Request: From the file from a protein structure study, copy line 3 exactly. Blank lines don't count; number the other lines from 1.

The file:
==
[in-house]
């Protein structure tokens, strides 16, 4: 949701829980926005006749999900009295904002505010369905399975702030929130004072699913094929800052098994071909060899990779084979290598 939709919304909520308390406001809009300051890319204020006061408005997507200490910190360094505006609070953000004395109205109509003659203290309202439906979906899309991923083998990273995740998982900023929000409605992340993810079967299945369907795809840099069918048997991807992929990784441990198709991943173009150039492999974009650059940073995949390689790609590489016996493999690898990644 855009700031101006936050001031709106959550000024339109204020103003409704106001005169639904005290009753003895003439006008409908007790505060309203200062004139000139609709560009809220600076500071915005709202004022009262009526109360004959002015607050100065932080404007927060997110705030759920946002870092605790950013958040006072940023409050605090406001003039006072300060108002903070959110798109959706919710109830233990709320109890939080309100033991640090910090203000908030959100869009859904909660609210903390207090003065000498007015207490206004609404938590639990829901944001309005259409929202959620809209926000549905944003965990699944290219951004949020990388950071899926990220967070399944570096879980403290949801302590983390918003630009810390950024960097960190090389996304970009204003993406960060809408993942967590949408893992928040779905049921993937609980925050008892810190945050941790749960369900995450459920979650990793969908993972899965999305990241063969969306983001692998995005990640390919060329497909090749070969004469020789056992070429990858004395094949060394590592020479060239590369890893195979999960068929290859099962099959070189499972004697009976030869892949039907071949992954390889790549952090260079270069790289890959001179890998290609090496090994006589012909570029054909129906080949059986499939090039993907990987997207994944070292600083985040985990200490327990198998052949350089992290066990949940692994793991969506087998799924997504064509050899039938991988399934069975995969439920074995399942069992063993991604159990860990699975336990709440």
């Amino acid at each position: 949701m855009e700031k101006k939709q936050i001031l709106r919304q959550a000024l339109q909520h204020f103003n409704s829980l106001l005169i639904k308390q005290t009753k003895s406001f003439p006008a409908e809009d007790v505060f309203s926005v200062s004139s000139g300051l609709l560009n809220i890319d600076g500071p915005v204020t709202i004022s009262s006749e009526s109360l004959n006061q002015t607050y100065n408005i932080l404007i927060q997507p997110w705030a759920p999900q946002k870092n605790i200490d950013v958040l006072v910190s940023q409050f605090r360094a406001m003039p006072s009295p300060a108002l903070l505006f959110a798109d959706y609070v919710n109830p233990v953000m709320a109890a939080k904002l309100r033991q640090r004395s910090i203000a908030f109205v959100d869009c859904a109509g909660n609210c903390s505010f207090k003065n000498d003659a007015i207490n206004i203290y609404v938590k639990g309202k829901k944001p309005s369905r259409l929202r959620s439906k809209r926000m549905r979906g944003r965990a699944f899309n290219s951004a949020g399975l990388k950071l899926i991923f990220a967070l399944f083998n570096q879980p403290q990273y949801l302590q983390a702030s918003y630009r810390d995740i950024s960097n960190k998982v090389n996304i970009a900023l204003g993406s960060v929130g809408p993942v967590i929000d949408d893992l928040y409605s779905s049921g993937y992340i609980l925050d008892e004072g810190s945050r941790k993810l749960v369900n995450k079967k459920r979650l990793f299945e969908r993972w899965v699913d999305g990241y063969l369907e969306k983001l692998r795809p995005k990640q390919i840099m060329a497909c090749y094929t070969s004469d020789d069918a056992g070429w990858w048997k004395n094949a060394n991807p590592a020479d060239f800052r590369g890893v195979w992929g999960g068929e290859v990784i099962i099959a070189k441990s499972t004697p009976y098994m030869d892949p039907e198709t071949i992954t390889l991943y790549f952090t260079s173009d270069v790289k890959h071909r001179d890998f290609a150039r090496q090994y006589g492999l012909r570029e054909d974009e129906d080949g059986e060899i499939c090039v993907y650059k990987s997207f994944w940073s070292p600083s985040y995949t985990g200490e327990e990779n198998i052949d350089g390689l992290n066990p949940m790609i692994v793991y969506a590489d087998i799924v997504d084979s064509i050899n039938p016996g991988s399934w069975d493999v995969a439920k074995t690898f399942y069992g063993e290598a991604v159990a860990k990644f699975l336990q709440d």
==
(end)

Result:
């Amino acid at each position: 949701m855009e700031k101006k939709q936050i001031l709106r919304q959550a000024l339109q909520h204020f103003n409704s829980l106001l005169i639904k308390q005290t009753k003895s406001f003439p006008a409908e809009d007790v505060f309203s926005v200062s004139s000139g300051l609709l560009n809220i890319d600076g500071p915005v204020t709202i004022s009262s006749e009526s109360l004959n006061q002015t607050y100065n408005i932080l404007i927060q997507p997110w705030a759920p999900q946002k870092n605790i200490d950013v958040l006072v910190s940023q409050f605090r360094a406001m003039p006072s009295p300060a108002l903070l505006f959110a798109d959706y609070v919710n109830p233990v953000m709320a109890a939080k904002l309100r033991q640090r004395s910090i203000a908030f109205v959100d869009c859904a109509g909660n609210c903390s505010f207090k003065n000498d003659a007015i207490n206004i203290y609404v938590k639990g309202k829901k944001p309005s369905r259409l929202r959620s439906k809209r926000m549905r979906g944003r965990a699944f899309n290219s951004a949020g399975l990388k950071l899926i991923f990220a967070l399944f083998n570096q879980p403290q990273y949801l302590q983390a702030s918003y630009r810390d995740i950024s960097n960190k998982v090389n996304i970009a900023l204003g993406s960060v929130g809408p993942v967590i929000d949408d893992l928040y409605s779905s049921g993937y992340i609980l925050d008892e004072g810190s945050r941790k993810l749960v369900n995450k079967k459920r979650l990793f299945e969908r993972w899965v699913d999305g990241y063969l369907e969306k983001l692998r795809p995005k990640q390919i840099m060329a497909c090749y094929t070969s004469d020789d069918a056992g070429w990858w048997k004395n094949a060394n991807p590592a020479d060239f800052r590369g890893v195979w992929g999960g068929e290859v990784i099962i099959a070189k441990s499972t004697p009976y098994m030869d892949p039907e198709t071949i992954t390889l991943y790549f952090t260079s173009d270069v790289k890959h071909r001179d890998f290609a150039r090496q090994y006589g492999l012909r570029e054909d974009e129906d080949g059986e060899i499939c090039v993907y650059k990987s997207f994944w940073s070292p600083s985040y995949t985990g200490e327990e990779n198998i052949d350089g390689l992290n066990p949940m790609i692994v793991y969506a590489d087998i799924v997504d084979s064509i050899n039938p016996g991988s399934w069975d493999v995969a439920k074995t690898f399942y069992g063993e290598a991604v159990a860990k990644f699975l336990q709440d």